« April 2013 | Main | June 2013 »

May 2013

How To Know If A Manager/Coach is a Psychopath or Simply Has a Hard Edge...

It's one of the oldest questions in the books, and with the news of Rutgers hiring an Athletic Director only to find out one of her past teams performed a mutiny to get her ran out of town (and she's the target of a 2008 harassment suit), let's ask it again:

"How do I know whether a manager/coach who has a reputation for being tough is a psychopath or Neil_reed_AP404539727391_620x350 simply has a hard edge?'

First, some facts - at least facts to me:

1. You can't burp in a high profile job without the media running with it and making it a week-long news cycle.

2. Media scrutiny has made it much tougher to be a hard @SS manager or coach in America.  See #1. You're guilty until...well, you're guilty.

3. It doesn't matter if your manager/coach is obscure and will never be the subject of media attention for being tough. He or she is still going to be impacted by that media coverage.  Employees, parents, kids - everyone - has a different threshold for what's acceptable ever since Bobby Knight threw that chair - or choked a kid out.  

So - as a HR pro, or a parent - you're tasked with figuring out whether that hard #$$ manager/coach is a psychopath or a good coach with a tough love side.  How do you figure that out and not bite on what the media is feeding you - that everyone who is hard, critical at times is ruining the company/your child?

It's simple. Simply measure the positive/negative feedback ratio that's provided by the manager/coach.

Sure you hear the tough stuff. You're conditioned to be sensitive to that these days.  The world has changed, but that doesn't mean your managers/coaches should tell the talent in question that everything is OK.  Their job is to make the talent better, and it's not always pretty.

So measure the positive/hard feedback ratio.  If you have less than one positive, reinforcing comment for every harsh critique, odds are the manager/coach needs more balance.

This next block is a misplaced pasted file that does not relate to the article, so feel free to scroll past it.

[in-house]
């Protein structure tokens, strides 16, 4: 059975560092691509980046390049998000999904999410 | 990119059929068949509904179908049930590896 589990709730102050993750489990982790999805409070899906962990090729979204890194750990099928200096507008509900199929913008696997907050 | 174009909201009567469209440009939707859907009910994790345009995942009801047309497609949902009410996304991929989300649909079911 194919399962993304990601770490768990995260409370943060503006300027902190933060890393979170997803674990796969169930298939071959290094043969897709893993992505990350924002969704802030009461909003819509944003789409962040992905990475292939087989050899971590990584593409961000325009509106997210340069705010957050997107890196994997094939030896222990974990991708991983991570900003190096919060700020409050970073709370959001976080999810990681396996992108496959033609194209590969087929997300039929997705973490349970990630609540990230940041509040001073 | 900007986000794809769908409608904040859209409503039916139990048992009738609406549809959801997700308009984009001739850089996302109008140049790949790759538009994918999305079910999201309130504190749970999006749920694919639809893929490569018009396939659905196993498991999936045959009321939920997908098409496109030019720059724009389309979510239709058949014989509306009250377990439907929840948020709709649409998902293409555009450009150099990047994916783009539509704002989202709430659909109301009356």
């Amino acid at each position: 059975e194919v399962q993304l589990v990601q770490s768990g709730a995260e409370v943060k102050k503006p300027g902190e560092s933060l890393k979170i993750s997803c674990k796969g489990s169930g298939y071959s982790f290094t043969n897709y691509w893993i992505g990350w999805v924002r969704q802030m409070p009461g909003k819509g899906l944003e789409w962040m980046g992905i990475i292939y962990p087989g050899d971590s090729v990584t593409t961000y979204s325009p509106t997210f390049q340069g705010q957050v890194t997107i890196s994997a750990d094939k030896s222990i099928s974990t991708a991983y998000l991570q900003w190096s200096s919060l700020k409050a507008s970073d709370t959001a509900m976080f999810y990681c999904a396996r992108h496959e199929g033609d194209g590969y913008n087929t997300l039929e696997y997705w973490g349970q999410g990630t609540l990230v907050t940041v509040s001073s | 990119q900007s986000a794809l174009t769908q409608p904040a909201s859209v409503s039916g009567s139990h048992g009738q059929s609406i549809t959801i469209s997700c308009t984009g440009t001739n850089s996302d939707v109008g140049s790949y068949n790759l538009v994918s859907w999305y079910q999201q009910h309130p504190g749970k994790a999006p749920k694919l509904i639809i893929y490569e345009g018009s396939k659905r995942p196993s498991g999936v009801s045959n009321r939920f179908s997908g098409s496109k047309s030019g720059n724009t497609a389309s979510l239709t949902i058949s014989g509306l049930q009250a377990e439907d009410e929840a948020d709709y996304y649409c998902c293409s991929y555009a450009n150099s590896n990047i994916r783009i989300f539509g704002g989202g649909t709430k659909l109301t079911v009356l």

But - if that ratio is at 1:1 or higher, maybe you need to back off and observe a little more, giving the manager/coach credit for the positive feedback that's provided in the circle of coaching.

Some of the people in the news may have been monsters as managers/coaches. Or they may have been trying to get more out of players and more balanced than they're given credit for.  Circumstances vary.

You should look at the positive/negative feedback ration before you chase the news headlines and consider your manager/coach a monster.

Like Flavor Flav once wrote in a poem to America - Don't Believe the Hype. Make your own decisions.

Observations on the Top 3 Professions Where Employees Hate Their Boss...

OK - there's a lot of people who hate their boss.  #fact

But, if you really put science behind it, some professions hate their bossed more than others.  Case in point - PayScale recently asked their users what they wanted to change most about their current job. There seemed to be a trending answer among certain professions — they wanted a new boss, at a higher rate than average. 

Check out that top three below (see the entire breakdown here), observations after the jump:

1.Chemists and Material Scientists
Percentage who hate their boss: 19.4%
Median pay: $56,500
High stress: 54%
Low job satisfaction: 16%

2.Dental Hygienists